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Gemayel turns from US to 'Arab option'

By Robin WrightSpecial to The Christian Science Monitor / March 1, 1984


President Amin Gemayel has finally decided on the so-called ''Arab option.'' By flying to Syria Wednesday, apparently ready to tear up Lebanon's US-orchestrated pact with Israel, the Lebanese leader has moved sharply away from American efforts to secure peace in the region.

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And, as diplomats were quick to point out, the trip also means Syrian President Hafez Assad has won another round in the regional struggle to establish influence in Lebanon, defying two years of effort by the United States to squeeze Damascus out of the picture.

There is strong evidence that turning to Syria was Mr. Gemayel's least-favored option. Diplomats and local officials say Gemayel was forced to turn to Syria - the Soviet Union's closest ally in the Mideast - after the US and Israel turned down requests over the past two weeks to help his beleaguered regime hold off further assaults from opposition forces. Two presidential advisers dispatched to Jerusalem and Washington reportedly were bluntly told there was no enthusiasm for fresh efforts to get more deeply embroiled in the Lebanese quagmire.

Gemayel's visit, his first to Syria since he took office in September 1982, was the first step of a Saudi-mediated plan to end nine years of civil war by reconciling the Christian-led government with the Syrian-backed opposition.

Lebanese officials said Assad and Gemayel would discuss:

* Stabilization of a cease-fire between government forces and Muslim and Druze militias, including the possibility of deploying United Nations troops to replace the mostly departed multinational force.

* Normalization of relations. This is significant because Syria has never formalized diplomatic ties with the territory that was historically part of ''Greater Syria.''

* The Israeli-Lebanese troop withdrawal accord signed May 17, 1983, and the Israeli occupation of southern Lebanon.

* The presence in eastern and northern Lebanon of some 40,000 Syrian troops, who arrived in 1976 as a peacekeeping force under an Arab League mandate.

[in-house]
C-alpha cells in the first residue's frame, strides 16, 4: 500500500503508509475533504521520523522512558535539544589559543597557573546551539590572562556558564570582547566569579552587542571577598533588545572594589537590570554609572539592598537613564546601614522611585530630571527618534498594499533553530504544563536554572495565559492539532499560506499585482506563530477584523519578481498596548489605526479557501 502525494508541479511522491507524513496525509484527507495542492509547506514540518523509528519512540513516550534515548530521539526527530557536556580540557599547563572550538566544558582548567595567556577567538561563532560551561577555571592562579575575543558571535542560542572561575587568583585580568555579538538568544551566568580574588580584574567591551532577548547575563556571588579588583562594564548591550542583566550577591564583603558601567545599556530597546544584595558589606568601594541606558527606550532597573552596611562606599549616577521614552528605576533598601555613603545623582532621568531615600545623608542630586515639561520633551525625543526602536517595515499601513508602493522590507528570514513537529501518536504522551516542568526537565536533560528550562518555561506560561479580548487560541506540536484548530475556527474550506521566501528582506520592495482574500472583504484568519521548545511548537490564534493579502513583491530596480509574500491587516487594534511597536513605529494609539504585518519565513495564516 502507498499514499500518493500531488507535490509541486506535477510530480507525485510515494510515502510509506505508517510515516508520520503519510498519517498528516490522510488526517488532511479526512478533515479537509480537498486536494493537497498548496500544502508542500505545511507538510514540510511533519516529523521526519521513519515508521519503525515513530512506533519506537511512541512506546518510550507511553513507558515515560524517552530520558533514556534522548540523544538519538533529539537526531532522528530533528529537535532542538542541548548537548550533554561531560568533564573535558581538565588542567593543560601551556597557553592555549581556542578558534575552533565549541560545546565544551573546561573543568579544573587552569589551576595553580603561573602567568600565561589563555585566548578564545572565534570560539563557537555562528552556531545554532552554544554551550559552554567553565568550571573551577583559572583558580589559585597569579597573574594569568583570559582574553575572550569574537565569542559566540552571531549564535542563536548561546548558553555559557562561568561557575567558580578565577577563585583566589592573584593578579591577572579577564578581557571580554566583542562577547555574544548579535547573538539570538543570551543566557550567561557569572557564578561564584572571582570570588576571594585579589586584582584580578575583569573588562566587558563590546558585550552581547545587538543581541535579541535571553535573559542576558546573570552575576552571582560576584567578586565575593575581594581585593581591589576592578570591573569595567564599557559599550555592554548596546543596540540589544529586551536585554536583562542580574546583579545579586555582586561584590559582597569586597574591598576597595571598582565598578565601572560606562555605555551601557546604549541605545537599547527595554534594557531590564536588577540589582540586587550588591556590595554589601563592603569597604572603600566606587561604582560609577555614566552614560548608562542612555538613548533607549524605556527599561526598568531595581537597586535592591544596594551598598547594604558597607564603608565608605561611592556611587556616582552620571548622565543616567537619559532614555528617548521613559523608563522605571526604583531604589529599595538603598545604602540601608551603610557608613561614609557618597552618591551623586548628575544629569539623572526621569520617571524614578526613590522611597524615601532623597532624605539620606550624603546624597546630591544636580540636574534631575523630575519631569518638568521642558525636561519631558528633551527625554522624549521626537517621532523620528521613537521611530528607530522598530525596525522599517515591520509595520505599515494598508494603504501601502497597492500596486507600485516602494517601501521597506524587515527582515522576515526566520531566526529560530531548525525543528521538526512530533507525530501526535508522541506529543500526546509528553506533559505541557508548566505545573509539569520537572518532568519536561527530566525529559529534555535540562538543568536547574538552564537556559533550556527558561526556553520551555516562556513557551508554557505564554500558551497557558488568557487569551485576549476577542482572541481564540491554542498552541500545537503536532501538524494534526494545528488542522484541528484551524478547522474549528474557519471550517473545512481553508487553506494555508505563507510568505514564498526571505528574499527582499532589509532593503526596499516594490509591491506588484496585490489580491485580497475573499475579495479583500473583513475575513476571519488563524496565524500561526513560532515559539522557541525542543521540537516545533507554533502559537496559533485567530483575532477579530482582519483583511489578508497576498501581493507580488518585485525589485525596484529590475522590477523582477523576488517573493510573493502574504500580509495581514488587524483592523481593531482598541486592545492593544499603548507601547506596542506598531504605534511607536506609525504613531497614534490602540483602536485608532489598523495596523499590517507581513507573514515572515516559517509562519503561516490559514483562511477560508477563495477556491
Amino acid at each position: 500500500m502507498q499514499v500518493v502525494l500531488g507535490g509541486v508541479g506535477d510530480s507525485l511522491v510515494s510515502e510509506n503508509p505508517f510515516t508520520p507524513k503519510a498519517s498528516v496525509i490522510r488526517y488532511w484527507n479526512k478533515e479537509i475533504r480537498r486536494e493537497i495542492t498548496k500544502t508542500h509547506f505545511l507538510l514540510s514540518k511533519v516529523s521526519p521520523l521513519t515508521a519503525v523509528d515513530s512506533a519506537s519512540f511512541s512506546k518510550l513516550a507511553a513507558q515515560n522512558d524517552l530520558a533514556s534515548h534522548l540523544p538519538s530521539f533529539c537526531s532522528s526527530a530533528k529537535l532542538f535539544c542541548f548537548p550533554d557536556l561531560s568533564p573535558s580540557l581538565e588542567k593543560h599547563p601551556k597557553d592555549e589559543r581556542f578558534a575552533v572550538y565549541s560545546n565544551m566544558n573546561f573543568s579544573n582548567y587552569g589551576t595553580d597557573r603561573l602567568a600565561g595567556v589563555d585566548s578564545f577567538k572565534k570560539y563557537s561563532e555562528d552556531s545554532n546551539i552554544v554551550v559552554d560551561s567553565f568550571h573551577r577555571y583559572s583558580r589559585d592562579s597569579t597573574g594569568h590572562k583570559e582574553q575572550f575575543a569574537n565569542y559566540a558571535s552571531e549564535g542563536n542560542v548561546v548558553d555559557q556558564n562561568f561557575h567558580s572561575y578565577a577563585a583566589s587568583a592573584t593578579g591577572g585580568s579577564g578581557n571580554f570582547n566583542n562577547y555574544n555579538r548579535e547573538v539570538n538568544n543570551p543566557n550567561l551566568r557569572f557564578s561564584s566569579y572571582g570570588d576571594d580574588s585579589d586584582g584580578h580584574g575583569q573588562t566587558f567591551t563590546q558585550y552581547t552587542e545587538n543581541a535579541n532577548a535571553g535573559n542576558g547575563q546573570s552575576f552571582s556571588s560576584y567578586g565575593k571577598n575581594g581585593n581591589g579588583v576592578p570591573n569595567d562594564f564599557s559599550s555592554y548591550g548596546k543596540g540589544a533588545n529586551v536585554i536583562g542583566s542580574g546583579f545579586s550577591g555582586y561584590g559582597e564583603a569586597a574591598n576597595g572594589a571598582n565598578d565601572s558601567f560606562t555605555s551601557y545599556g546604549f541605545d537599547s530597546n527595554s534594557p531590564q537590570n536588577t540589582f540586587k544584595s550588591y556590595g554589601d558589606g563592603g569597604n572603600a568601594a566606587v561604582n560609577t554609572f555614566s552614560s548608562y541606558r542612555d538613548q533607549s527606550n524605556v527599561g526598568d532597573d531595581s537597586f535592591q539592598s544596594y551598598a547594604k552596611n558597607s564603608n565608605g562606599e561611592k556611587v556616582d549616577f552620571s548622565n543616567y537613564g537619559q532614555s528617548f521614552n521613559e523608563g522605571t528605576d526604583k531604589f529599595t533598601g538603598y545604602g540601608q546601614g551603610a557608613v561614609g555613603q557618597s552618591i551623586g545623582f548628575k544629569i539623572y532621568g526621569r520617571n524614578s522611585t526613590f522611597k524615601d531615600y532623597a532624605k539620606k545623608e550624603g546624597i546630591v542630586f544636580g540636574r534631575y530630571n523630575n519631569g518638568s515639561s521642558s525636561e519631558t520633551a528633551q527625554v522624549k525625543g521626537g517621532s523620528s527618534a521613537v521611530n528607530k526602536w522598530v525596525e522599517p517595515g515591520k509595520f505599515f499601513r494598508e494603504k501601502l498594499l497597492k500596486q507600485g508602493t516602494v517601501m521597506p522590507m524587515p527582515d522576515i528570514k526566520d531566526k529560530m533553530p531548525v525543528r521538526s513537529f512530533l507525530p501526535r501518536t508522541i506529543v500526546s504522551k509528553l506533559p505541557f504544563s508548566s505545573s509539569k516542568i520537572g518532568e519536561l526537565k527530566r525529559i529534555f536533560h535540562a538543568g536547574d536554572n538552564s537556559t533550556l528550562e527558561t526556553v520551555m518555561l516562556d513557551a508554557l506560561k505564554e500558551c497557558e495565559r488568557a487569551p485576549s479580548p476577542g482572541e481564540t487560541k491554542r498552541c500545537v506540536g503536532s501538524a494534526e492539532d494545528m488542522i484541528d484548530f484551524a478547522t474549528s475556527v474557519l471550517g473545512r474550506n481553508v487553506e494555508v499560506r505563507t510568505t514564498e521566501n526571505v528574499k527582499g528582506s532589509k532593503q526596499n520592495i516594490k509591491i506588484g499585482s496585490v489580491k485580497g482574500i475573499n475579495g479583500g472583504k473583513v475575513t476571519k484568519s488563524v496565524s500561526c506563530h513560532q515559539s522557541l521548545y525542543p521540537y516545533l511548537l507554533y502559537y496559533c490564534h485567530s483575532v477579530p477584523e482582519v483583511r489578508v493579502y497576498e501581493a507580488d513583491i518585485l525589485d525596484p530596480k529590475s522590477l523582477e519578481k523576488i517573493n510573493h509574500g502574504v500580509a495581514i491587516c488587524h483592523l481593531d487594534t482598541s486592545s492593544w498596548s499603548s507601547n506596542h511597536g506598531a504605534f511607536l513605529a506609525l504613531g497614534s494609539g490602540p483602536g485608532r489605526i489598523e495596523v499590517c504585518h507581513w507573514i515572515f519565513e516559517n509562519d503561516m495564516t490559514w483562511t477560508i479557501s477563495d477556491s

* National reconciliation efforts to change the power-sharing formula between minority Christians and majority Muslims, which would pave the way for a new government.

Although it is now accepted that Mr. Gemayel will follow through with a formal cancellation of the so-called May 17 accord, Lebanese sources claim he does not want to act without guarantees from Syria first that Mr. Assad will agree to pull out his troops.

The news flash on local radio stations of the President's midmorning departure evoked almost visible sighs of relief around the capital. After months of procrastination and stalling on various US and Saudi proposals, Gemayel was seen to be finally doing something concrete to end the escalating crisis. The delays most recently cost him half the capital, and mass defections from the Lebanese Army.

But Gemayel's journey to Damascus is by no means the end of his troubles, which are certain to take, at a minimum, many months to unravel.

Cancellation of the May 17 pact will mean that there is no provision for withdrawal by Israel of its estimated 25,000 troops, which now occupy one-third of Lebanon. Israel has already announced that it will take matters into its own hands, including possibly prolonging its stay, if the accord is abrogated. This has triggered renewed fears that southern Lebanon will become, de facto, the ''north bank'' of Israel.

It is also doubtful that President Assad will agree to withdraw his forces before Israel, even if he is prepared to pledge an eventual withdrawal in principle. He has consistently opposed withdrawing his forces since Israel's 1982 invasion.